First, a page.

Unit Review Sheet
These facts and definitions should be mastered throughout this unit. This page can be used for periodic review and study as you are finishing the unit and in the future.
Facts and Definitions
Lesson 1: Word Families and Long Vowel Review
- Sentences begin with capital letters.
- Word families are groups of words that share letters in common and have a similar sound.
- Long vowel sounds say the letter names, as in /ā/ in "cake" and /ī/ in "kite."
- Long vowel sounds can be spelled in many different ways.
- Silent e has many jobs. One of its most important jobs is to make a vowel say its name, as in "late" and "note."
Lesson 2: Vowel Teams Review
- Long vowel sounds can be spelled in many different ways.
- It's important to consider the position of the letters that make long vowel sounds in words.
Lesson 3: Complex Consonants Review
- An exclamation point tells us to read something with feeling.
- A question mark comes at the end of a question.
- A digraph is a combination of two letters (consonants or vowels) that together make one, new sound (for example, th and sh).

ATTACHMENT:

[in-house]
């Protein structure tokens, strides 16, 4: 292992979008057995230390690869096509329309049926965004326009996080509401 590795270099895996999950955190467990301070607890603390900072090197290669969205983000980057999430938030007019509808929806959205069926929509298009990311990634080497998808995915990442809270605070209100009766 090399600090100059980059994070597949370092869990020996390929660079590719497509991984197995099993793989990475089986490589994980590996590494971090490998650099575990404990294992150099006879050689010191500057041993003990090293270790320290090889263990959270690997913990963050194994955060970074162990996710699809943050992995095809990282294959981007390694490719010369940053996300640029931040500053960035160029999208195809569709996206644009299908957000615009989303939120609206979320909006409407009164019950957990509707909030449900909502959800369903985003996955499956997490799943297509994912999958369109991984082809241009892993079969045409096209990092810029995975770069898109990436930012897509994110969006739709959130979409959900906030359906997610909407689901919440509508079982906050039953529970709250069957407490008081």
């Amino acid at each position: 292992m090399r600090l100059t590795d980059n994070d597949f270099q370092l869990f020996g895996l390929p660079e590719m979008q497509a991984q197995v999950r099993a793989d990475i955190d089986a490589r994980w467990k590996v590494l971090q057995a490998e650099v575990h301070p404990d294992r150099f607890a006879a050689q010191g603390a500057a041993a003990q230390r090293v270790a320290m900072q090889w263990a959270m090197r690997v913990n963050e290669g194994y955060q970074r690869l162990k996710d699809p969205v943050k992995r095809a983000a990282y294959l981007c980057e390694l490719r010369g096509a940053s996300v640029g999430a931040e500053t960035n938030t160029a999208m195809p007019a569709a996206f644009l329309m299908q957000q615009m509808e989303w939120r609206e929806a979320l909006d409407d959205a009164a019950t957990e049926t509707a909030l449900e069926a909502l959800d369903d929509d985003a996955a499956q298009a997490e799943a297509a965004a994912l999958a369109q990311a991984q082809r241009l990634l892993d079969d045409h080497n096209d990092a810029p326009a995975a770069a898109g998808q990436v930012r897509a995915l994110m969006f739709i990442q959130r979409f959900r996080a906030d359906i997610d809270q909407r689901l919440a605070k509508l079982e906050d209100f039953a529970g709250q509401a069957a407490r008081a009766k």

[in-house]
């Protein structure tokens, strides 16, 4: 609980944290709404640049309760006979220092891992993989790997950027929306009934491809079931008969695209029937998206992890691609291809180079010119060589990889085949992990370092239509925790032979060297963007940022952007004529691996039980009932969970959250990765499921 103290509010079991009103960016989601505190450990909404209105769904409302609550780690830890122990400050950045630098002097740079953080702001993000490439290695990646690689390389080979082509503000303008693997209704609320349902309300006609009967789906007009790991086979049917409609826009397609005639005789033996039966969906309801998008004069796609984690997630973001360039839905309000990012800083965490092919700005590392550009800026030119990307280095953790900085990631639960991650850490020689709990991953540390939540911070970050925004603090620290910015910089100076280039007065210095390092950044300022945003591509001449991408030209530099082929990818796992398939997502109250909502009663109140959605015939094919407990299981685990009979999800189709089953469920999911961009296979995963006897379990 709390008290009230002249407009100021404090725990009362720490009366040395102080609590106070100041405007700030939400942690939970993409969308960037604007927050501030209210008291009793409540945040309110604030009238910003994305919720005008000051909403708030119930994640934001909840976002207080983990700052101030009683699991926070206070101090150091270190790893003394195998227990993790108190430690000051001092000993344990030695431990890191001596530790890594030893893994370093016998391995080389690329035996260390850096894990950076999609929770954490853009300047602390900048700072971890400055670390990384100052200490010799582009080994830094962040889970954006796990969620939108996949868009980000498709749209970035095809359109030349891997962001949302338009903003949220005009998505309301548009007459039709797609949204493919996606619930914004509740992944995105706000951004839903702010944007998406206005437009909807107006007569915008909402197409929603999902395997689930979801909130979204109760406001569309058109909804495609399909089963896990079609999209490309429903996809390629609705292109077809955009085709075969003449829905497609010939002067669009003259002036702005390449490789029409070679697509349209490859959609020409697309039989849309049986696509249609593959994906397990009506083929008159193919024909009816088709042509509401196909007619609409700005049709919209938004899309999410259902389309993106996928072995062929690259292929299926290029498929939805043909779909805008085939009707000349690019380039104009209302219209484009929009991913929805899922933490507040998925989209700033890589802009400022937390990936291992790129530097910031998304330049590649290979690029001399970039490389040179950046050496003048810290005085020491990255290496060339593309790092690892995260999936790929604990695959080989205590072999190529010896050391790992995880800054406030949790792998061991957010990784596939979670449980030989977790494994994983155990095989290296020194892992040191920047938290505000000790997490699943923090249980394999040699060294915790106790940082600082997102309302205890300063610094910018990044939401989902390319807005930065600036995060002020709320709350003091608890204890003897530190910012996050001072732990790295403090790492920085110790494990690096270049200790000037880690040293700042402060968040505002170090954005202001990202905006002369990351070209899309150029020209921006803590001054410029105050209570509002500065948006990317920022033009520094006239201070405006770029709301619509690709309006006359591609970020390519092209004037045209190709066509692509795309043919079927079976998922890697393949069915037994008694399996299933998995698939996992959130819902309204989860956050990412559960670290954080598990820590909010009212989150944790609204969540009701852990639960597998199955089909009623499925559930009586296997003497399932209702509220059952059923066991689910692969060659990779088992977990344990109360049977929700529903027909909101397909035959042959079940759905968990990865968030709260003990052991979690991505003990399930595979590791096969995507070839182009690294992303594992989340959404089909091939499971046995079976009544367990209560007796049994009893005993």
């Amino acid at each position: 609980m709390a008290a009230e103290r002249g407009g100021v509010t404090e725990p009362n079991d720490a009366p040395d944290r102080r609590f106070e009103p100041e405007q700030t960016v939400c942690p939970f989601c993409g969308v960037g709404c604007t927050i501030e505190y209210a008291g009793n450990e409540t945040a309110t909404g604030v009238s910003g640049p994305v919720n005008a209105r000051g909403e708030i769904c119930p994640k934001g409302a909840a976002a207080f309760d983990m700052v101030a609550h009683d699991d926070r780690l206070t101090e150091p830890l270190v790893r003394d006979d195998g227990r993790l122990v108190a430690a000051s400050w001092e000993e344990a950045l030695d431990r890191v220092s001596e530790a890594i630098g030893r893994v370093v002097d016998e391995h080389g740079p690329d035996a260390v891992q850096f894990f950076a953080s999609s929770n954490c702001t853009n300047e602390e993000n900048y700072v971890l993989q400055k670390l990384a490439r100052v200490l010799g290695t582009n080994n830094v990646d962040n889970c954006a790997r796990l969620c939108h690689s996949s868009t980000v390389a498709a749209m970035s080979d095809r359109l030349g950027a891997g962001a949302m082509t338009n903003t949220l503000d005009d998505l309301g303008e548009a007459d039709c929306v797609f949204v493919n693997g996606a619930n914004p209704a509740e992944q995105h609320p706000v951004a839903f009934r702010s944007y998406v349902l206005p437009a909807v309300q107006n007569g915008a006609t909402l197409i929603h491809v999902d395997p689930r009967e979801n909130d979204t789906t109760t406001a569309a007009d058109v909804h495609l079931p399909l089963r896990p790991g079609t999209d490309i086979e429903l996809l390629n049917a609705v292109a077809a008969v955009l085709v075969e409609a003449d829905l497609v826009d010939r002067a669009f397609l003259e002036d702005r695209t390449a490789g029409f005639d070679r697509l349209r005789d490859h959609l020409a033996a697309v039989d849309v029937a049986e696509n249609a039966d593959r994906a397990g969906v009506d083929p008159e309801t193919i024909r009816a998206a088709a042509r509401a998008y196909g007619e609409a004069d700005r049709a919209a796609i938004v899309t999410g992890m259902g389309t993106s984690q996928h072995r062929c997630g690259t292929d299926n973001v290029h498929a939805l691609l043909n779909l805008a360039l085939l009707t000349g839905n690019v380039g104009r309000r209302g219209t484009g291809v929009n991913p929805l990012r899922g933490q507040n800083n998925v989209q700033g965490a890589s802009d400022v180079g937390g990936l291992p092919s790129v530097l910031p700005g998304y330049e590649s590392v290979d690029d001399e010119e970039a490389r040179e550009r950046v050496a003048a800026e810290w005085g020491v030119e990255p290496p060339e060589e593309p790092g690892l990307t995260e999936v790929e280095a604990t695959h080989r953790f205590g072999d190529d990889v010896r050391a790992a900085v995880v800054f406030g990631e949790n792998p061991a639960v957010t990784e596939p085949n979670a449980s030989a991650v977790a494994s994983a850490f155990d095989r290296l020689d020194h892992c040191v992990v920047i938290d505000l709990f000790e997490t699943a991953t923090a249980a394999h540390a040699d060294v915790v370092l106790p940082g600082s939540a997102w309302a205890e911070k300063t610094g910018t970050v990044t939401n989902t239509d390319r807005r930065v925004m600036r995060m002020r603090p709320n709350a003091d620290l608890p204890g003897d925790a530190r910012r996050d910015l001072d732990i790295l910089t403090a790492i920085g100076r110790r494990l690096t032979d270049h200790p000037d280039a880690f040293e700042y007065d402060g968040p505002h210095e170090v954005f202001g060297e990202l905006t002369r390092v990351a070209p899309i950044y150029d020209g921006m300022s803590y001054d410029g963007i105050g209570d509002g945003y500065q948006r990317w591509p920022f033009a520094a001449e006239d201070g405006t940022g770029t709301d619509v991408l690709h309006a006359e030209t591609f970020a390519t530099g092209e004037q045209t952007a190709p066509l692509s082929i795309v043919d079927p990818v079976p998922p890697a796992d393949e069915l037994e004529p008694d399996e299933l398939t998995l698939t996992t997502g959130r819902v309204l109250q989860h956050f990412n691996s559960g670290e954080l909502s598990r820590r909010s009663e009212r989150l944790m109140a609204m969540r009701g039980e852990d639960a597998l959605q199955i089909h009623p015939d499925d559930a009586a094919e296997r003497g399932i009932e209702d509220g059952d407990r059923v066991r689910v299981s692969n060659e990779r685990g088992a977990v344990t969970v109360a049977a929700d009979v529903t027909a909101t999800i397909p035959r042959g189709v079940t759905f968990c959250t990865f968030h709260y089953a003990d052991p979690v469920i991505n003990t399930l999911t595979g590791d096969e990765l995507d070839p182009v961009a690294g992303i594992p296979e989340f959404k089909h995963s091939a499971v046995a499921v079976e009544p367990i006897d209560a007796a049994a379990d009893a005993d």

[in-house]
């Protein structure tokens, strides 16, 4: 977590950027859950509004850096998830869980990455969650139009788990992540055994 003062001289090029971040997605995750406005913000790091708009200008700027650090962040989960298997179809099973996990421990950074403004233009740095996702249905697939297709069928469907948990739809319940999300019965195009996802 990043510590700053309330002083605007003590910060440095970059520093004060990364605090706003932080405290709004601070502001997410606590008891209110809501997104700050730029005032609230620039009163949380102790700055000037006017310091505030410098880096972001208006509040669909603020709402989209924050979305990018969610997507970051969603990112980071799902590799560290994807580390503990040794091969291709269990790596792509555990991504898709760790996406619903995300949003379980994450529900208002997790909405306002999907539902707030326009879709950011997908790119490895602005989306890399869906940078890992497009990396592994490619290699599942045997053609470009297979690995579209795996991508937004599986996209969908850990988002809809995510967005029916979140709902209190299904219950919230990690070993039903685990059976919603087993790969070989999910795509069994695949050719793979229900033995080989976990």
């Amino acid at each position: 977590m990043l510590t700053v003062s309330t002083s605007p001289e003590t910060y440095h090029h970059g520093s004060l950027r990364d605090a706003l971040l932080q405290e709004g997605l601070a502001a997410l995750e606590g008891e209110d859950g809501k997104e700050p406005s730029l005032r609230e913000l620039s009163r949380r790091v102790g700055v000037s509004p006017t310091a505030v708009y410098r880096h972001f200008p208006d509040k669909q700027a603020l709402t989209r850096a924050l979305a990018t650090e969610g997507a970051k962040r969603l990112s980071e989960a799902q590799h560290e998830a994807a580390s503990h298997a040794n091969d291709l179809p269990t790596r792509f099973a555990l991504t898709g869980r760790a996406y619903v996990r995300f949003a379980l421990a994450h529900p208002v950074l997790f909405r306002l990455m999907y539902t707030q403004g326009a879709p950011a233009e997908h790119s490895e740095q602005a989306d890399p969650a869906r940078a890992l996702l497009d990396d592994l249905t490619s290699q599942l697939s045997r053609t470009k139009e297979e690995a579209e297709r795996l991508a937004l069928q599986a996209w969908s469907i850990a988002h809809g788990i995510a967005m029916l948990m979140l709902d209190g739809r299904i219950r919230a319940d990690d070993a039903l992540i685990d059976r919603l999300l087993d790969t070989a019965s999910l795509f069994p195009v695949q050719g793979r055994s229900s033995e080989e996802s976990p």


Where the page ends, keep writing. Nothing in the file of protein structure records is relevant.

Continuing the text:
- A blend is a combination of two or three letters (usually consonants) at the beginning or end of a word in which each letter makes its sound (for example, sn in "snake" and sk in "mask").
- The letter c makes two sounds: the hard sound as in "cat" and "crop" and the soft sound as in "cent" and "city." C is usually hard when it's followed by a, o, u, or a consonant. It's usually soft when it's followed by e, i, or y.
- The letter g makes two sounds: the hard sound as in "get" and "goat" and the soft sound as in "giraffe" and "gem." G is usually hard when it's followed by a, o, u, or a consonant. It's usually soft when it's followed by e, i, or y.